11 February 2012: Masaledar - Birthday Bhajis
As it was my birthday on 6th February, I did the only logical thing and organised a curry to celebrate (albeit on the following Saturday).
Attendees were as follows:
Me (Birthday Boy)
Andrew ‘The Ace’ Campbell
Emma ‘Scopey’ Copestake (AKA EC)
Angela ‘Ang’ Farrell
Alex Knight (AKA AK)
Henry ‘Harry’ Stead
David ‘Bubaloo’ Jeremiah
Lisa ‘Brunty’ Brunt
Matt ‘Lisa’s BF’
Angus ‘Gus’ Chadney
Greg Burgess (AKA GJ)
Notable by his absence: Co-blogger, Tom Scrimgour (went to see Annie Mac – a poor decision always)
(Anyone reading this now who wasn’t invited, I kept numbers down purely for organisational reasons and not because I don’t like you, unless I actually don’t like you, in which case hard luck you missed out on being my friend and on curry)
Given the nature of the event, and amount of alcohol consumed this review will be less than comprehensive and an officially unofficial review….
The venue was chosen as Masaledar, a decision made due to its slightly nicer décor (it was my birthday and only a curry house with a waterfall was going to cut it) and its proximity to Tescos (good for giving pre-event directions). Having enjoyed a few beers earlier in the day whilst watching England barely beat Italy in the rugby, most of us had built up a good base appetite for curry (I say most of us, but I can only really speak for myself). The stage was set, the time was 19.30. I had expected late arrivals so wasn’t on time myself, but to my pleasant surprise a few of the lads were tucking into some pre-match popadoms when I arrived, no doubt eager to celebrate the birthday of one of their most valued friends.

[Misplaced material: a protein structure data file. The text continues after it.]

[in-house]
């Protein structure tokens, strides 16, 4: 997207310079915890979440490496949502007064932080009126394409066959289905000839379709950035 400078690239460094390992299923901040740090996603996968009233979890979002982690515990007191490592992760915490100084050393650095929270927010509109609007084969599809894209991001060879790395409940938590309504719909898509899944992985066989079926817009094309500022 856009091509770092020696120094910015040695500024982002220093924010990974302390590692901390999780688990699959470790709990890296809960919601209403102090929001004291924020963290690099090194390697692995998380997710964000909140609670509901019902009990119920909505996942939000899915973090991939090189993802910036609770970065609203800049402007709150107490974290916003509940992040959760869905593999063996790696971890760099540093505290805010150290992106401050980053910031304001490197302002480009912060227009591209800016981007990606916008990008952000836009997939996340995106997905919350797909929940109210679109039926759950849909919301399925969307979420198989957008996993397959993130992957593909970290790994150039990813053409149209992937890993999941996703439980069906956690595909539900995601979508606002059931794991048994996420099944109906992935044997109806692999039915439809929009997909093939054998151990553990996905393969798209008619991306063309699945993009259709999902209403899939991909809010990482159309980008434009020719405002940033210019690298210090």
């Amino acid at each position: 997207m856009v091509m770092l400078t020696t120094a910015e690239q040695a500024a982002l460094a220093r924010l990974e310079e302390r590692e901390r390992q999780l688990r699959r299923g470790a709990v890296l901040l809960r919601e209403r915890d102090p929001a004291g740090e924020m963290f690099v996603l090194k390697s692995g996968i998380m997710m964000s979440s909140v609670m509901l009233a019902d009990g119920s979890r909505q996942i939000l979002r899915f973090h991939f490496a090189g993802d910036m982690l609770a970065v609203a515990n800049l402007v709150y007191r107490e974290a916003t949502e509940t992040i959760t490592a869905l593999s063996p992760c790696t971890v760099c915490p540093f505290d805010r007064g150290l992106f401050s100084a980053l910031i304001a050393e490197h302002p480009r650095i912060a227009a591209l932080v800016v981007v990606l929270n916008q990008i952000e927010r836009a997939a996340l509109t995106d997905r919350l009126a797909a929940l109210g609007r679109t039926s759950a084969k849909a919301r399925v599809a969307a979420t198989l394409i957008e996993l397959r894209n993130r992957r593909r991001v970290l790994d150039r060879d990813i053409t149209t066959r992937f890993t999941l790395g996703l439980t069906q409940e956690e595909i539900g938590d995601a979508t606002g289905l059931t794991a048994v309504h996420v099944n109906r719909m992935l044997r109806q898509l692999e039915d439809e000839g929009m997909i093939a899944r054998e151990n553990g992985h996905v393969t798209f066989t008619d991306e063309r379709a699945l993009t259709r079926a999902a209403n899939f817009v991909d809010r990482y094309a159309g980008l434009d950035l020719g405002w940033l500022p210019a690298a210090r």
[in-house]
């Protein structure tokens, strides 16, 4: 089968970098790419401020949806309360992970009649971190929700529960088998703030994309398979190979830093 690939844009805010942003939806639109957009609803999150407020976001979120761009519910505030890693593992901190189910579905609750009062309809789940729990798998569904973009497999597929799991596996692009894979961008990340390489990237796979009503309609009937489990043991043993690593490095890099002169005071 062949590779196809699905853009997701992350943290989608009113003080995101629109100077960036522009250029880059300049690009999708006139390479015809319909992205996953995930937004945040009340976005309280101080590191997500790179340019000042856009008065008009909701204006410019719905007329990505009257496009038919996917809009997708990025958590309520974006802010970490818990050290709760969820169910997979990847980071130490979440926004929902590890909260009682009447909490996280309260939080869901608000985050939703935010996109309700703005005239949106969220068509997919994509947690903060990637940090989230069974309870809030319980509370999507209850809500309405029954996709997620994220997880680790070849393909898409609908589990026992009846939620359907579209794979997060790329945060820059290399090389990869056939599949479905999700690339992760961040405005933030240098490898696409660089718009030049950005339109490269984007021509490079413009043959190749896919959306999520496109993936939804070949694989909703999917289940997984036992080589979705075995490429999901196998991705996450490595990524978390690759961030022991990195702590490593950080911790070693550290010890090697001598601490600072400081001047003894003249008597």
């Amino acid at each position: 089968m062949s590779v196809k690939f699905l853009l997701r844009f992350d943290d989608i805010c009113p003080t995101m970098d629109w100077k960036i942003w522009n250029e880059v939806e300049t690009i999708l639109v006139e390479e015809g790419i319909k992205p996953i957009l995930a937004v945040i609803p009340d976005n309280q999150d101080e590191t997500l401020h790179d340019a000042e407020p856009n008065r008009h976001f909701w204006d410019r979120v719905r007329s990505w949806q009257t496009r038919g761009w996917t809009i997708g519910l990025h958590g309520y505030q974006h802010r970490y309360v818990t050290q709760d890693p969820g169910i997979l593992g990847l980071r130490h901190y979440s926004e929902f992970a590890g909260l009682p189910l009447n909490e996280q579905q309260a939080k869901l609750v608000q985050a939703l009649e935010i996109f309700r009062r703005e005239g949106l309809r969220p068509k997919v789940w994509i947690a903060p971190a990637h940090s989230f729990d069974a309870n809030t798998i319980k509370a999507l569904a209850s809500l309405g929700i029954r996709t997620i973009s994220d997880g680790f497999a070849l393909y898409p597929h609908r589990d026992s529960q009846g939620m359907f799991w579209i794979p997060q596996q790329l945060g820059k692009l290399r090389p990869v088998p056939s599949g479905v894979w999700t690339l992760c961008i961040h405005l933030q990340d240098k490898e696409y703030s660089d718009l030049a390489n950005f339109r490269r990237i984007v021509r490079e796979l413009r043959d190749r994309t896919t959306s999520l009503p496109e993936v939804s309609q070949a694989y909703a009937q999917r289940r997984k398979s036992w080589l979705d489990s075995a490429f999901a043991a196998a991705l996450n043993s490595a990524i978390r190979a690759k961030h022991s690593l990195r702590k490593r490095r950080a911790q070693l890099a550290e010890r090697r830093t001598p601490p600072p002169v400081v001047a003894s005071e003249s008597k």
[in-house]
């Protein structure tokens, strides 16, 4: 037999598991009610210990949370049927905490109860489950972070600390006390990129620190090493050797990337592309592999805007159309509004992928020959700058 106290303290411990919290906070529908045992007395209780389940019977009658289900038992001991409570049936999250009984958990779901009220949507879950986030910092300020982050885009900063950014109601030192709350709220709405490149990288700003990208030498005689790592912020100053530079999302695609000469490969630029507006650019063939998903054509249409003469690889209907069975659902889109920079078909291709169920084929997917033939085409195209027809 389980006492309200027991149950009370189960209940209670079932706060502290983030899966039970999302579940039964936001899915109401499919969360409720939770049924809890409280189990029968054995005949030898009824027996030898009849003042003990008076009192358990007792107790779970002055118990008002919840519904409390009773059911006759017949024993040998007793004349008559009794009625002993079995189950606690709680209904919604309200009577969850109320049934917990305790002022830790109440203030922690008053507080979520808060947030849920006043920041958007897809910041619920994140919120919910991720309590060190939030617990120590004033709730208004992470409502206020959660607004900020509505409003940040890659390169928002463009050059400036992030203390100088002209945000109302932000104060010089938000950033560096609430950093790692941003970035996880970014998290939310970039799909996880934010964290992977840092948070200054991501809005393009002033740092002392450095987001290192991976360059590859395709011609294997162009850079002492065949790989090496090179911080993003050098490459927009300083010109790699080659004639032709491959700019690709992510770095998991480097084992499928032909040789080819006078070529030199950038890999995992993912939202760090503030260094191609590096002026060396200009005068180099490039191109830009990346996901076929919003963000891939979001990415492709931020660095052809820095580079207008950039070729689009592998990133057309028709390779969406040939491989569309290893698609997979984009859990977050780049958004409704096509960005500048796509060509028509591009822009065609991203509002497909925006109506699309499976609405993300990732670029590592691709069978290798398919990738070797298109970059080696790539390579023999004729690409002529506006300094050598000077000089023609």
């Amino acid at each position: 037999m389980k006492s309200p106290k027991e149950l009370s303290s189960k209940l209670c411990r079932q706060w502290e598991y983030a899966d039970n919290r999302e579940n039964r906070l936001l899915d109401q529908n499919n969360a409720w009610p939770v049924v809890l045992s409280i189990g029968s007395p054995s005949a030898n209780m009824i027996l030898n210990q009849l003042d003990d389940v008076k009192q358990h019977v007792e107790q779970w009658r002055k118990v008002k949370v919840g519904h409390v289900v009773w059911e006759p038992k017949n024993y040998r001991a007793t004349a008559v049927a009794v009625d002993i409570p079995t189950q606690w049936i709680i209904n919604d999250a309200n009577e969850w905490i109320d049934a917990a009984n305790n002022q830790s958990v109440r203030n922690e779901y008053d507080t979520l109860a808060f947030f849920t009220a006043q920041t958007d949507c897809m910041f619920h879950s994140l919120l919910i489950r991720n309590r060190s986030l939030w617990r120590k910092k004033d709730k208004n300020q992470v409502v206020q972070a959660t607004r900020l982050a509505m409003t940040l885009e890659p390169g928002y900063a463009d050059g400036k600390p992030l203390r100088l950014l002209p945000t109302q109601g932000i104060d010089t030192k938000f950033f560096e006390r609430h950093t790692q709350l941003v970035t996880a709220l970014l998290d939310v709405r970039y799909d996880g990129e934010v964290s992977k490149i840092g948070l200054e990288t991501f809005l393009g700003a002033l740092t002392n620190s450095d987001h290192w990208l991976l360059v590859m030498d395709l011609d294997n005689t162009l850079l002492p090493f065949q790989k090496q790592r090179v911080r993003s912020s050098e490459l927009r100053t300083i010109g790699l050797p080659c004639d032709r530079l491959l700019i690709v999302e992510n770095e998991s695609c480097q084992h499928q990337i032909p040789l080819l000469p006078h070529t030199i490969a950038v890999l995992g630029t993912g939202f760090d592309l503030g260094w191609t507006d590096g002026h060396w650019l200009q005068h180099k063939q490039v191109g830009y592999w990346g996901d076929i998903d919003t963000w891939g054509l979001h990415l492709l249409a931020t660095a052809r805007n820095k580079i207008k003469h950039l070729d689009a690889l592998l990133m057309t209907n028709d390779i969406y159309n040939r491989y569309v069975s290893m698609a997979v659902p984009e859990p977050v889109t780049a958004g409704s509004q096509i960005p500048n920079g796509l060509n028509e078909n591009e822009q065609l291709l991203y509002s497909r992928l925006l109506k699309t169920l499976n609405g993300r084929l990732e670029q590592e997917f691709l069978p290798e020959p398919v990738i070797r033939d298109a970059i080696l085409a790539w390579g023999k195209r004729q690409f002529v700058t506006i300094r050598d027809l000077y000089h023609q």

As mentioned in the summary, this venue wasn’t chosen haphazardly. This is one of the curry houses in the area that would fall strictly in the restaurant category, as opposed to the more canteen-style venues. In this respect, it is ideal for celebrating events such as anniversaries, engagements, Bar Mitzvahs or even birthdays. The aforementioned waterfall inside is a lovely touch, as is the mood-lighting, and glittery wall that adds to the sense of occasion. The entrance is decked with a wooden facade and the clock above the door is helpfully stuck on 5 O’Clock (maybe the universally recognised ideal time for a curry – who knows?)
As you enter there are some small tables and some bench seating for those waiting, but the main eating area is upstairs, elevating the diner to (quite literally) a new level. The furniture is tasteful and contemporary, echoing the general interior design. All in all, this is a very pleasant eating environment, with size enough for large parties such as our own (but always book ahead, as it’s only sensible). For venue, I’m giving an 8/10.
Sides and starters
6 Pilao rice
3 Peshwari naan
3 Garlic naan
3 Portions of Bhaji (2 in a portion)
2 Mxed Grills